신과학/철학
초심리학/잠재능력
UFO/신물리학
오컬티즘/미스터리

과학적, 비과학적 의학
동서양 대체의학

창조론/과학적 사실성
창조론/철학과 정치

스켑틱스/기타 주제
KOPSA 박물관

 

대중매체 모니터링
질문과 답

토론방법
토론사례

연구회원 게시판
연구위원 게시판

 

스켑틱스/기타 주제
   
  어떤 과학 책들이 많이 읽혔을까?
  글쓴이 : kopsa     날짜 : 01-03-03 21:02     조회 : 4292    
어떤 과학 책들이 많이 읽혔을까?

어떤 과학 책들이 많이 읽혔을까? 2001년 2월 22일 코넬 대학 홈페이지에
실린 글입니다. 원문의 뒤에 나왔던 1947년부터 1997년까지의 중요한 책
(베스트셀러)리스트를 순서를 바꾸어 앞으로 옮겼습니다. 뒷부분은  해설
글입니다. 리스트 책 외에도 다른 책이 언급돼 있습니다.

많이 팔리는 과학 책을 크게 네가지 종류로 구분했는데, 경계는 분명하지
않다고 했습니다. 대중 과학문화에 중요한 책, 즉 베스트셀러나 수상 저서가
이에 해당합니다. 다음이 내용 상 많은 영향을 준 책입니다. 그리고 교과서
유와 일상 과학에 사용되는 책입니다.

최근 강박사는 과학 커뮤니케이션 주제에 흥미를 갖고 책을 찾아보았습니
다. 어떻게 하면 모든 이에게 과학 내용을 알기 쉽게, 간략히, 정확히 전달
할 수 있는지에 관한 것입니다. 광우병의 필립스 보고서를 읽어보니, 과학
자건 언론이건 일반인에게 위험성(risk)를 알려 줄 때 이 과학 커뮤니케이
션 능력이 중요한데, 모두가 향상시켜야 한다고 말합니다.

이런 점에서 특히 일반인이 많이 읽은 과학 책의 저자에게는 특별한 능력
이 있어 보입니다. 개성이니 스타일이니 그런 것도 있지만 과학 커뮤니케
이션 능력일까요? 그런 것도 중요할 것입니다.

여하튼 누구 아래 책들에 대한 간단한 설명을 인터넷으로 찾아 보내 주십
시오. 그리고 뒷부분 내용 설명도 함께 요약하여 보내 주십시오. 보낸 분의
이름으로 게시해 드리겠습니다. 강박사도 잘 모르는 책들이 있는데, 함께
지식을 공유하였으면 합니다. (강건일 박사)     

.........................................
Science-oriented best sellers 1948-1997
(From Publishers Weekly compilations) Date Place 

1948 4 Alfred Kinsey et al., Sexual Behavior in the Human Male
1950 5 Thor Heyerdahl, Kon-Tiki
1951 6 Rachel Carson, The Sea Around Us 
    9 Thor Heyerdahl, Kon-Tiki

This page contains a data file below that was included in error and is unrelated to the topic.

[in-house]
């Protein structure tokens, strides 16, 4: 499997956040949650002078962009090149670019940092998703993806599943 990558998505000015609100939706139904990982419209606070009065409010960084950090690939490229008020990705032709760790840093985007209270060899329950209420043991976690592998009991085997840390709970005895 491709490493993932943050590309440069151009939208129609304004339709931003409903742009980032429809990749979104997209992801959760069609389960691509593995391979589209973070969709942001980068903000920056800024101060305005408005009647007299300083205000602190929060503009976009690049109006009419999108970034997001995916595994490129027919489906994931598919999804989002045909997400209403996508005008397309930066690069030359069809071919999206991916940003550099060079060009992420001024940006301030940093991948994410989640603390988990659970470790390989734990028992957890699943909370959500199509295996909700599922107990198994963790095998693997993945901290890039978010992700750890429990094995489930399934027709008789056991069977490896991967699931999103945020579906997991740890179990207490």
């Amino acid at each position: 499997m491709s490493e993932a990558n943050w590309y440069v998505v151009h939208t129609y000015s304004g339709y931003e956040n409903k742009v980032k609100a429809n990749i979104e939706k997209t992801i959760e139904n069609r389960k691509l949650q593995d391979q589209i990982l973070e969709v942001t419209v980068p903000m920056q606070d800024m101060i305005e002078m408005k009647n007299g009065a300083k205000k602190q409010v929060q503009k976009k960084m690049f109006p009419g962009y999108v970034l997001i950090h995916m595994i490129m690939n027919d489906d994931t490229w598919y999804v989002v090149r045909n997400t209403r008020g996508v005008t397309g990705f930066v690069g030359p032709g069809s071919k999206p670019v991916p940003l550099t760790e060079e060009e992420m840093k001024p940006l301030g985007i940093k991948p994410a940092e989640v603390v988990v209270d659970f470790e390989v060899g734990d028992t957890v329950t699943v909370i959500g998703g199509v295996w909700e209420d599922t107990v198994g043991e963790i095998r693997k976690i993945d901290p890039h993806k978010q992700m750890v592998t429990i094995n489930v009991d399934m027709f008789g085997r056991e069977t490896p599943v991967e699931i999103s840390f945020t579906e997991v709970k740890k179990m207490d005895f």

1952 4 Rachel Carson, The Sea Around Us 
1953 3 Alfred Kinsey, Sexual Behavior in the Human Female
1958 8 Thor Heyerdahl, Aku-Aku 
1966 2 William Masters and Virginia Johnson, Human Sexual Response
1975 4 Jacob Bronowski, The Ascent of Man
1976 9 Shere Hite, The Hite Report: A Nationwide Survey of Female   
      Sexuality
1977 7 Carl Sagan, Dragons of Eden
1980 2 Carl Sagan, Cosmos
1981 5 Carl Sagan, Cosmos
1988 3 Stephen Hawking, A Brief History of Time
1989 6 David Macaulay, The Way Things Work
    13 Stephen Hawking, A Brief History of Time
1992 30+ Carl Sagan, Shadows of Forgotten Ancestors
1994 24 Richard Preston, The Hot Zone
    26 Richard Herrnstein and Charles Murray, The Bell Curve:       
        Intelligence and Class Structure in American Life
1995 14 Daniel Goleman, Emotional Intelligence
1996 30+ Daniel Goleman, Emotional Intelligence
1997 30+ The Merck Manual
...........................................
Lewenstein asserts an author's style can be crucial in selling science
By Jeff Evans '01
 
SAN FRANCISCO -- In 1962, Rachel Carson's book Silent Spring, a
pioneering exposure of the hazards of the pesticide DDT, became one of
the most influential books in the history of science and helped set the